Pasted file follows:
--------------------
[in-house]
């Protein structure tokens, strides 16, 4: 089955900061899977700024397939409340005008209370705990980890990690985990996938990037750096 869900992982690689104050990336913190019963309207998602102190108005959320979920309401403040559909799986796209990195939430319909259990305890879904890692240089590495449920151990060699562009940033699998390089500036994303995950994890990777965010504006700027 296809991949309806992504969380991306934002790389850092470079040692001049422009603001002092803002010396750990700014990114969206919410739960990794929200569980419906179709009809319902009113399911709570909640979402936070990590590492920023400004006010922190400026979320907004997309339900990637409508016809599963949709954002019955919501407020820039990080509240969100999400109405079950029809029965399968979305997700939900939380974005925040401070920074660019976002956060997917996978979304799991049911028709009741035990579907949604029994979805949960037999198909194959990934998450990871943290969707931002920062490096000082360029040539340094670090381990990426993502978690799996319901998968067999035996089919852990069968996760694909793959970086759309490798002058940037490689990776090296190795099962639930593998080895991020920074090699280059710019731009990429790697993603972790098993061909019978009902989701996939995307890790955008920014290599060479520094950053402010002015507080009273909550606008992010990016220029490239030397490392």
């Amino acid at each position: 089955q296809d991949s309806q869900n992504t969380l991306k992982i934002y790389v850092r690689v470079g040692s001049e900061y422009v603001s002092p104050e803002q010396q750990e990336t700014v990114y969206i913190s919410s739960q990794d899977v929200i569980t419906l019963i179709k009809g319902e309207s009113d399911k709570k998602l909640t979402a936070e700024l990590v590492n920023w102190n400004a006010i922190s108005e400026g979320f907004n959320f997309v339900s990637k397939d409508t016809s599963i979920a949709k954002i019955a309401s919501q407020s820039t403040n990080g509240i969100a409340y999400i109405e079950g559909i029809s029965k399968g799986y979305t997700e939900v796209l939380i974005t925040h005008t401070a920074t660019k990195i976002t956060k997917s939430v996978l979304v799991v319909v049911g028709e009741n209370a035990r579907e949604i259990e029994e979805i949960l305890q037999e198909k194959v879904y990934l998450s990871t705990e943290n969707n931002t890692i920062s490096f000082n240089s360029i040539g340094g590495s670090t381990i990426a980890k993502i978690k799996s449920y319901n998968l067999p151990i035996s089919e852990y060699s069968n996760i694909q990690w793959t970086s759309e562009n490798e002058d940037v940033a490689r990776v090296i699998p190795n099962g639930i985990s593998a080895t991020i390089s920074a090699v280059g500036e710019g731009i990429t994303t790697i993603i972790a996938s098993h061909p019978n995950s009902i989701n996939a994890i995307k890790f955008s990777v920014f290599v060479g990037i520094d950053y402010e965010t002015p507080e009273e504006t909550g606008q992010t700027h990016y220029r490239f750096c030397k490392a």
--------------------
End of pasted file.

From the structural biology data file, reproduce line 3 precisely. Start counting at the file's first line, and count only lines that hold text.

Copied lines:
């Amino acid at each position: 089955q296809d991949s309806q869900n992504t969380l991306k992982i934002y790389v850092r690689v470079g040692s001049e900061y422009v603001s002092p104050e803002q010396q750990e990336t700014v990114y969206i913190s919410s739960q990794d899977v929200i569980t419906l019963i179709k009809g319902e309207s009113d399911k709570k998602l909640t979402a936070e700024l990590v590492n920023w102190n400004a006010i922190s108005e400026g979320f907004n959320f997309v339900s990637k397939d409508t016809s599963i979920a949709k954002i019955a309401s919501q407020s820039t403040n990080g509240i969100a409340y999400i109405e079950g559909i029809s029965k399968g799986y979305t997700e939900v796209l939380i974005t925040h005008t401070a920074t660019k990195i976002t956060k997917s939430v996978l979304v799991v319909v049911g028709e009741n209370a035990r579907e949604i259990e029994e979805i949960l305890q037999e198909k194959v879904y990934l998450s990871t705990e943290n969707n931002t890692i920062s490096f000082n240089s360029i040539g340094g590495s670090t381990i990426a980890k993502i978690k799996s449920y319901n998968l067999p151990i035996s089919e852990y060699s069968n996760i694909q990690w793959t970086s759309e562009n490798e002058d940037v940033a490689r990776v090296i699998p190795n099962g639930i985990s593998a080895t991020i390089s920074a090699v280059g500036e710019g731009i990429t994303t790697i993603i972790a996938s098993h061909p019978n995950s009902i989701n996939a994890i995307k890790f955008s990777v920014f290599v060479g990037i520094d950053y402010e965010t002015p507080e009273e504006t909550g606008q992010t700027h990016y220029r490239f750096c030397k490392a």